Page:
betterArts Resident Guides Us Through One Painting's Process

by Jennifer Elizabeth Crone

Once upon a time on the Upper West Side of Manhattan I was walking to the train and found a 33x29 inch painting in a wood frame on the sidewalk, discarded with the trash. The painting, signed from 1961, was not much to look at, but a canvas is a canvas, so I took it home and it sat in my living room, butter side against the wall, for months. Until now.

The first thing I did was create this tree out of bits of the Robert Ludlum book The Matarese Circle, which I also found in the street in Manhattan. I ripped up pages and spent a few hours putting tiny pieces together to make the above tree and branches, affixed with gel medium.

 Next I painted over the text to make the tree "move" or appear more dimensional.

After painting the tree I added an aqua color I mixed with terpenoid to create drips.

Next I did yellow...
 And finally olive green.

 Then I began to work on the background, putting more space between the old painting and the tree with its drips.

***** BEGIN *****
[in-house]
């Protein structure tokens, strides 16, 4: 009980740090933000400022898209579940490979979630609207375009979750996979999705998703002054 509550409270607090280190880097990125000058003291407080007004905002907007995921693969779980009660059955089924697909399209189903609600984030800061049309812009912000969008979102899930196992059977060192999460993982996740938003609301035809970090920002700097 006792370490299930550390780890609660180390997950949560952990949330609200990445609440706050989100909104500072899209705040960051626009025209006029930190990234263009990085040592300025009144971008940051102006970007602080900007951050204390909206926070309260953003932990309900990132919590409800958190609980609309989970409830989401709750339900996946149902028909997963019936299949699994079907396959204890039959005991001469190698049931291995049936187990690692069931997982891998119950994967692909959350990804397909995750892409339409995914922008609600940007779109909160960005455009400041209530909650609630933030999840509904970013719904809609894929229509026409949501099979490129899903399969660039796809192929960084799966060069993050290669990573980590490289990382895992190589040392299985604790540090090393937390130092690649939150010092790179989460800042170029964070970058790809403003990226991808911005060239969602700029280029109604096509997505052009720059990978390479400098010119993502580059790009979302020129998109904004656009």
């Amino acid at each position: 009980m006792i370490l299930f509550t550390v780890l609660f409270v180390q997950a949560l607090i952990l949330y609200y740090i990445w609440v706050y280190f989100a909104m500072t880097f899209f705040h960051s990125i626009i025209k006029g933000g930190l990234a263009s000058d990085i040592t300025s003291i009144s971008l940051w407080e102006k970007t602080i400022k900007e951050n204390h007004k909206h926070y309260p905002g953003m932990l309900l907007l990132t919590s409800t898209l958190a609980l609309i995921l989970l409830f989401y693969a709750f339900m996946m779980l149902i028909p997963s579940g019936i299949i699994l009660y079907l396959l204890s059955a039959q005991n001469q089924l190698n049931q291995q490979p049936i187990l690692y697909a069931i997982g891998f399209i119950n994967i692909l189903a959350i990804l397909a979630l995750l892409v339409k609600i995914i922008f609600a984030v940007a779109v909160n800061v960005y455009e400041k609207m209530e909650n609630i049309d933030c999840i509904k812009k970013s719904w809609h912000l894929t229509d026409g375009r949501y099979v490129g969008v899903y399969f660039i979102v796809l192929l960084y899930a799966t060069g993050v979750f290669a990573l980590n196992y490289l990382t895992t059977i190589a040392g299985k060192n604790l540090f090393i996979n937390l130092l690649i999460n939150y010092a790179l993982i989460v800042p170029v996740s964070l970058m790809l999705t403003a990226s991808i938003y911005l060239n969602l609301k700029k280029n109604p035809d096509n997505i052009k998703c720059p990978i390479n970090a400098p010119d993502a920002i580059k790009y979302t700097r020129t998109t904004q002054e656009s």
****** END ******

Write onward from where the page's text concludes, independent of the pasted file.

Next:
I then created a ribbon curling down the tree and appearing from off canvas.

 And finally I added warmth and more dimension in the fog-like middle ground. That's the technical process, for the theory and intellectual bits, well I'll never tell.

"Street Art is Dead" oil and mixed media on found canvas, 33x29 in wood frame

Post originally published on Jennifer Elizabeth Crone's blog.

Nicole Caldwell

Nicole Caldwell is a self-taught environmentalist, green-living savant and sustainability educator with more than a decade of professional writing experience. She is also the co-founder of Better Farm and president of betterArts. Nicole’s work has been featured in Mother Earth News, Reader’s Digest, Time Out New York, and many other publications. Her first book, Better: The Everyday Art of Sustainable Living, is due out this July through New Society Publishers.